The Countryside Alliance has placed rural gossip about population trends above credible survey techniques, displays no understanding of competition or limiting factors, makes no mention of the fact that in stable fox groups subordinate vixens do not usually breed, makes frequent claims about "control" which are not supported by scientific research, and still, nonsensically, seems to believe that the fox population will explode without some form of culling.
In fact, foxes, like all wild canids, are self-regulated by their own social structure and the availability of territories and prey. This is why the huge North American national parks such as Isle Royale, where foxes have neither predator nor hunter, are not overflowing with them.
Joe O'Farrell (letter, 2 April) accuses the Government of making "ideology-driven policy decisions" over hunting. While I obviously accept the success of New Labour's Third Way and the death of ideology, I hadn't realised that one could use ideological motivation as an insult.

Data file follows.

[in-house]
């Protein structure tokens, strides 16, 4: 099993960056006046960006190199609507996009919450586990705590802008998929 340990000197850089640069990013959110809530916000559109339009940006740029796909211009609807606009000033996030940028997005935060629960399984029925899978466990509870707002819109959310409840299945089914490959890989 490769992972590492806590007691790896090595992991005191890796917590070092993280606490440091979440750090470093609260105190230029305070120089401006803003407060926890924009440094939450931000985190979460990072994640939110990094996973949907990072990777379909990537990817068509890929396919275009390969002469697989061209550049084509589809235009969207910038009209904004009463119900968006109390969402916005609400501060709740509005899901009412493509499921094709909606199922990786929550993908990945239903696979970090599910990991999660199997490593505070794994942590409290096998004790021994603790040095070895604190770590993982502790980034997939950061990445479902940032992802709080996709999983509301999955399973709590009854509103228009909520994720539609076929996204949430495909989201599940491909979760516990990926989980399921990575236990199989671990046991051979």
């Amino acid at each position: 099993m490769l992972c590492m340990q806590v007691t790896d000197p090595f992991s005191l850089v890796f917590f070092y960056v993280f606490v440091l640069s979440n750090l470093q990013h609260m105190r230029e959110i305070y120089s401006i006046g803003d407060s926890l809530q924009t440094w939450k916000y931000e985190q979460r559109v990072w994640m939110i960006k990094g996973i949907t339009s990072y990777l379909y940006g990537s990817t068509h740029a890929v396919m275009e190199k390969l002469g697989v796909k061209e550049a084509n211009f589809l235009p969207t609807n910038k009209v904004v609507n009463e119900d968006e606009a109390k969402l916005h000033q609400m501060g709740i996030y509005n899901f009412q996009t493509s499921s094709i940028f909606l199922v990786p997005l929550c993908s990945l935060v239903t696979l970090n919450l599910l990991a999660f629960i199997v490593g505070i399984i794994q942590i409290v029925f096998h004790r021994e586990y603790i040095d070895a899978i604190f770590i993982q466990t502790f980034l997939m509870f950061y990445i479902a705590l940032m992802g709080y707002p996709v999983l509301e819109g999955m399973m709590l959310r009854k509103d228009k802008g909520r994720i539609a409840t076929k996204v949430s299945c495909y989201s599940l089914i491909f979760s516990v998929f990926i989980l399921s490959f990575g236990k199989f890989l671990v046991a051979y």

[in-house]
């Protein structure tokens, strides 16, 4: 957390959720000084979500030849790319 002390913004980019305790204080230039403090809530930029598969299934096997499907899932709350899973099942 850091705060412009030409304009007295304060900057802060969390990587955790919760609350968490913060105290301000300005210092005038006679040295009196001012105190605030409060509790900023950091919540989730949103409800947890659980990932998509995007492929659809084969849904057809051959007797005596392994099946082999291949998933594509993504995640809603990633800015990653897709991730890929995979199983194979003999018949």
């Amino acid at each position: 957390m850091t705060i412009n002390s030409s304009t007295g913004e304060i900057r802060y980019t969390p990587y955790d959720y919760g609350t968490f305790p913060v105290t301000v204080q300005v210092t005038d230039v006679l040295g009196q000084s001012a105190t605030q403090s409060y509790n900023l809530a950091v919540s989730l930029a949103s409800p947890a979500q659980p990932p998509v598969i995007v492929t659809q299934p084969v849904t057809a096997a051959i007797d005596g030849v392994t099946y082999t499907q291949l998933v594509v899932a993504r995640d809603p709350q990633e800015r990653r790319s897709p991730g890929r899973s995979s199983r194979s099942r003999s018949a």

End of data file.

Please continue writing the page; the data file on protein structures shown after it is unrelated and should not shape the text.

Bin the grey T-shirt and get some style
I'm sure that Roger Smith (letter, 31 March) feels very comfortable in his "tribal uniform" of a grey, faded T-shirt and ill-fitting jeans. I'm also sure that his desire to blend into the similarly dressed mass of his tribe means that he probably adopts a slightly hunched posture and looks at the ground while shuffling down the street.
It would be fatuous to blame all of society's ills on sloppy dressing, but it's becoming increasingly wearisome to encounter people who think they have more important things to do than to dress well. Whilst we shouldn't become slaves to fashion, we should at least try and exude some style, if only for the sheer pleasure of looking good. A pride in looking shabby is a false, hollow pride.